R Error in read.table: duplicate ‘row.names’ are not allowed (3 Examples)


This article explains how to deal with the error message “duplicate ‘row.names’ are not allowed” in R programming.

The article is structured as follows:

Let’s dive right in!


Example 1: Reproducing the Error: duplicate ‘row.names’ are not allowed

In Example 1, I’ll show how to replicate the R programming error message in read.table “duplicate ‘row.names’ are not allowed”.

Let’s assume that we want to read the following CSV file to RStudio:


example csv


Then, we might try to use the read.csv function as shown below:

data <- read.csv("C:/Users/Joach/Desktop/my directory/my_data.csv")           # Try to read file
# Error in read.table(file = file, header = header, sep = sep, quote = quote,  : 
#   duplicate 'row.names' are not allowed

Unfortunately, the read.csv function returns the error message “duplicate ‘row.names’ are not allowed” to the RStudio console.

The reason for this is that our csv file contains commas (i.e. ,) at the end of each row, but the header does not contain such a comma.

For that reason, the R programming language assumes that the first value of each row is a row name. Since some of these values are the same (i.e. 1), the error message is returned.

In the following examples, I’ll explain different ways how to solve this problem. So keep on reading!


Example 2: Fixing the Error by Modifying the CSV File

In this example, I’ll show how to fix the error message “duplicate ‘row.names’ are not allowed” by manually modifying the input CSV file.

If we want to avoid this error message, we can simply remove the comma at the end of each row. Our modified CSV file should look as follows:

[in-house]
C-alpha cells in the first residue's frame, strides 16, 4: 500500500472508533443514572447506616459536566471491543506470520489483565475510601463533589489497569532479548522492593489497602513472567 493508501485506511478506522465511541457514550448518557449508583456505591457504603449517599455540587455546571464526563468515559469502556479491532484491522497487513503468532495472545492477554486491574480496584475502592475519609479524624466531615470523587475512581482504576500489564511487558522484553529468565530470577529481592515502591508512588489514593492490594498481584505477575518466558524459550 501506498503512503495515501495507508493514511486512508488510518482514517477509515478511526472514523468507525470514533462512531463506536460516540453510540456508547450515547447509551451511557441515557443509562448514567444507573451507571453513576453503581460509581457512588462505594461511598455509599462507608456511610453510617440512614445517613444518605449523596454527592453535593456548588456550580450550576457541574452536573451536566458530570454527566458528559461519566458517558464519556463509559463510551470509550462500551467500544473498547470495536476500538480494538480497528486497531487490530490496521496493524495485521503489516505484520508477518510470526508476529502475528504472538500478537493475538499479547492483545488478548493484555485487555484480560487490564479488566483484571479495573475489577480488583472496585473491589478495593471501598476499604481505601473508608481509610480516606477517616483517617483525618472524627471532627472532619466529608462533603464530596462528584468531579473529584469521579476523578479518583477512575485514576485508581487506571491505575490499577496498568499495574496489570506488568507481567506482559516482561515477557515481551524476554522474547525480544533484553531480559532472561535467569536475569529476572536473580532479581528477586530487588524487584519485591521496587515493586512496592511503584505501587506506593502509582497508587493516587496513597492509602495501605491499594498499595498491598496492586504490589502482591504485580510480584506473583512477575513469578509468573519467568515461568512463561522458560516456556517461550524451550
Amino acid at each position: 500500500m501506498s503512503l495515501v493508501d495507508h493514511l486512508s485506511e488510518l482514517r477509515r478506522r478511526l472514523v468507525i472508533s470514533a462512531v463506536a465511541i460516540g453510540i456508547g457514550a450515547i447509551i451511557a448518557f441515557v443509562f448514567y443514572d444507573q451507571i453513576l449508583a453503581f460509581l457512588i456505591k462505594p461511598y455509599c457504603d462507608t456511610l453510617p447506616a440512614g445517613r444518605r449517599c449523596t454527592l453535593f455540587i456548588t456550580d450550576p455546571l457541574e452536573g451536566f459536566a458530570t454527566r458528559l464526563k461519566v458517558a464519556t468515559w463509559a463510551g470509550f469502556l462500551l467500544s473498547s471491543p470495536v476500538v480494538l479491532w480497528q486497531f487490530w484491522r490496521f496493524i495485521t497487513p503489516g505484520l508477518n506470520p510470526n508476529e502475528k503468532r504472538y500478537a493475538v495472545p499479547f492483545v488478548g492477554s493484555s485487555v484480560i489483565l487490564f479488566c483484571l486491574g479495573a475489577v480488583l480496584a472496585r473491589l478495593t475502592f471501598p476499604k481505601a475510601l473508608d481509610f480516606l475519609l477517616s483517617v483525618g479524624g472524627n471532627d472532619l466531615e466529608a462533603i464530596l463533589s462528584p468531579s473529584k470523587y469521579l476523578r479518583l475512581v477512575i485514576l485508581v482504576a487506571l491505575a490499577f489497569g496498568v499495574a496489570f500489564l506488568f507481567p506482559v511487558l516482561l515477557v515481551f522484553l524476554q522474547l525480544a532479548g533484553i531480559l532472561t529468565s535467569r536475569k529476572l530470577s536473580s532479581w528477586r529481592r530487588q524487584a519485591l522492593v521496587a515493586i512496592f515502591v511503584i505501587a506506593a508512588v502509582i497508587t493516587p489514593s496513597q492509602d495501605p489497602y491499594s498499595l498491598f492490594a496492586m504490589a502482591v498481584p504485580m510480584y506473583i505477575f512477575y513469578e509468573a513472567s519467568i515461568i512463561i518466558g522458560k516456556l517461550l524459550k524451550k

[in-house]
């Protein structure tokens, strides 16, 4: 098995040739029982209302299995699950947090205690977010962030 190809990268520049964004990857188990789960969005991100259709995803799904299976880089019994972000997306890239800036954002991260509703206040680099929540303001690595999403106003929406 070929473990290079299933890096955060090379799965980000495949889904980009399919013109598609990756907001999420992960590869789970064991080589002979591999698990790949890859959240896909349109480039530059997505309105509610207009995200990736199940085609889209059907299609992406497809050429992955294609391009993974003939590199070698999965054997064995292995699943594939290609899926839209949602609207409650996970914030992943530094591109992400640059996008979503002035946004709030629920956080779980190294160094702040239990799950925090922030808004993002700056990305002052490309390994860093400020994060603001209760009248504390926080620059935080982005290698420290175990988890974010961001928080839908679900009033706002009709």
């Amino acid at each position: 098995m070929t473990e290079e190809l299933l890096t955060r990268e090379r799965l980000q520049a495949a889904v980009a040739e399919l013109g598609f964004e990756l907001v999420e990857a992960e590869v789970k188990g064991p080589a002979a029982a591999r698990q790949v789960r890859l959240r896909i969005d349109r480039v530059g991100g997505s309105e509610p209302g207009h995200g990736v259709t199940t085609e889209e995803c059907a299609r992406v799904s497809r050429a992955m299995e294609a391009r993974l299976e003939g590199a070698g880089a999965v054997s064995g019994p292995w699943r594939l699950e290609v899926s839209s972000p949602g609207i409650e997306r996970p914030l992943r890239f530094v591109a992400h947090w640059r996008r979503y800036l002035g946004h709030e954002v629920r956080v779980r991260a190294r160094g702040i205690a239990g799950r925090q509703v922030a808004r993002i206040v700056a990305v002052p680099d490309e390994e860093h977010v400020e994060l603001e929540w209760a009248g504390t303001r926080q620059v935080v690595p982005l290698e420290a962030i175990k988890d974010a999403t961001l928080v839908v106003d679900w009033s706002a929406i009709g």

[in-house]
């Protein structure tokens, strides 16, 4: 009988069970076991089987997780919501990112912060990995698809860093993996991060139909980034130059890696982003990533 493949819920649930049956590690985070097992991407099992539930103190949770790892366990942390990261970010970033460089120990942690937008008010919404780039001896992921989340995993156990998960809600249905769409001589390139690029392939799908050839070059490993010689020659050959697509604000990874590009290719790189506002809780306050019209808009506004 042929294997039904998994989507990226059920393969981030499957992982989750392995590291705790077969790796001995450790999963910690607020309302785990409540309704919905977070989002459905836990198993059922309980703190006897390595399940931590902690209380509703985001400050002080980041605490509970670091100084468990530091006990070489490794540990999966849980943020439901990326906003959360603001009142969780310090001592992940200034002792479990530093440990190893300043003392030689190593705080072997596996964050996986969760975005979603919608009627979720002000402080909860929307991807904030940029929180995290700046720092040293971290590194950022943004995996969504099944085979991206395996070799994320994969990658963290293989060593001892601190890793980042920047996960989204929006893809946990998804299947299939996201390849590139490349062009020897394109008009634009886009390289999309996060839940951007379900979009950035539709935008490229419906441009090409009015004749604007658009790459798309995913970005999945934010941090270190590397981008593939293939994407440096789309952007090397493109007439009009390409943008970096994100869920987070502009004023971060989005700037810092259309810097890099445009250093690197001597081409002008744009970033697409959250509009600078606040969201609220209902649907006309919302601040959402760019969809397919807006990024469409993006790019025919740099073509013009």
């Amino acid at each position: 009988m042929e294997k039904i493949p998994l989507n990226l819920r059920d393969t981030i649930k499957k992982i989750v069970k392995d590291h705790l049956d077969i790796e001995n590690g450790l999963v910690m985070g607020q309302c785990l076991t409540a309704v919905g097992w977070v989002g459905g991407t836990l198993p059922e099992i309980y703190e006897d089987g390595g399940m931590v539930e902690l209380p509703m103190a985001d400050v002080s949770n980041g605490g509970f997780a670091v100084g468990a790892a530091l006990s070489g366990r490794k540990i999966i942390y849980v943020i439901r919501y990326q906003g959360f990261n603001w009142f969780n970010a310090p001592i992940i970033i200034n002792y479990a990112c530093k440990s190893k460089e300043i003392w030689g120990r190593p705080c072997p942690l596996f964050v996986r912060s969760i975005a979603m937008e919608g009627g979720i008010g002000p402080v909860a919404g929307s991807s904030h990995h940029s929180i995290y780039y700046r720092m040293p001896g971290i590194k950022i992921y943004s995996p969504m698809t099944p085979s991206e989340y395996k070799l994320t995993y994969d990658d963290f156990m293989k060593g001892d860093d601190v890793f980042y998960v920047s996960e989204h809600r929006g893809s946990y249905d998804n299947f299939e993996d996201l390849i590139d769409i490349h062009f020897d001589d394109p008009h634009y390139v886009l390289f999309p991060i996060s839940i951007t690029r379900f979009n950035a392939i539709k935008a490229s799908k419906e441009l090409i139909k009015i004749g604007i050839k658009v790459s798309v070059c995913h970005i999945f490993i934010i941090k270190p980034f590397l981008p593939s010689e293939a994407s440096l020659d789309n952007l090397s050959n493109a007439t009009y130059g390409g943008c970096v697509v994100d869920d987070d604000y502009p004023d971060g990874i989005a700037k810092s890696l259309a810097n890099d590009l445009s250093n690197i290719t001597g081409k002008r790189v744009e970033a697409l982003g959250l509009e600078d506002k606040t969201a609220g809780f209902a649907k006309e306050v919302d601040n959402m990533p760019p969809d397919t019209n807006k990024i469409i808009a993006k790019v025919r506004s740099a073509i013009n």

example csv 2


Now, we can read this modified CSV file using the read.csv function:

data <- read.csv("C:/Users/Joach/Desktop/my directory/my_data_modified.csv")  # Read modified file
data                                                                          # Print data
#   x1 x2 x3
# 1  1  5  2
# 2  1  2  7
# 3  2  5  7
# 4  1  3  1

Looks good!


Example 3: Fixing the Error Using row.names Argument

In the previous example, I’ve shown how to manually fix our CSV file so that we can load it using read.csv. However, depending on the size of your file and depending on your personal preferences you may want to solve this issue directly in R.

The following code shows how to import and properly manipulate our CSV file in R.

First, we can avoid the error message by setting the row.names argument to be equal to NULL:

data <- read.csv("C:/Users/Joach/Desktop/my directory/my_data.csv",           # Use row.names argument
                 row.names = NULL)
data                                                                          # Print data
#   row.names x1 x2 x3
# 1         1  5  2 NA
# 2         1  2  7 NA
# 3         2  5  7 NA
# 4         1  3  1 NA

As you can see, the previous R code created a data frame with a variable called row.names and a variable that contains only NA values. In other words: the column names are falsely shifted once to the right.

To solve this problem, we first have to change the column names of our data frame…

colnames(data) <- colnames(data)[2:ncol(data)]                                # Modify column names
data                                                                          # Print data
#   x1 x2 x3 NA
# 1  1  5  2 NA
# 2  1  2  7 NA
# 3  2  5  7 NA
# 4  1  3  1 NA

…and then we have to remove the empty column that only consists of missing values:

data <- data[ , - ncol(data)]                                                 # Remove empty column
data                                                                          # Print data
#   x1 x2 x3
# 1  1  5  2
# 2  1  2  7
# 3  2  5  7
# 4  1  3  1

As you can see, the final data frame looks exactly the same as the data frame that we have imported in Example 2. However, if you are using this method please make sure that your data is formatted properly at the end of the data manipulation process. It might easily happen that some variables are named differently as they should be.


Video, Further Resources & Summary

Do you need further information on the content of this post? Then you might watch the following video of my YouTube channel. In the video, I show the R programming codes of this tutorial in a live session.



Additionally, you may read the related tutorials of my website:


At this point you should have learned how to solve the error “duplicate ‘row.names’ are not allowed” in the R programming language. In case you have additional questions, don’t hesitate to tell me about it in the comments.


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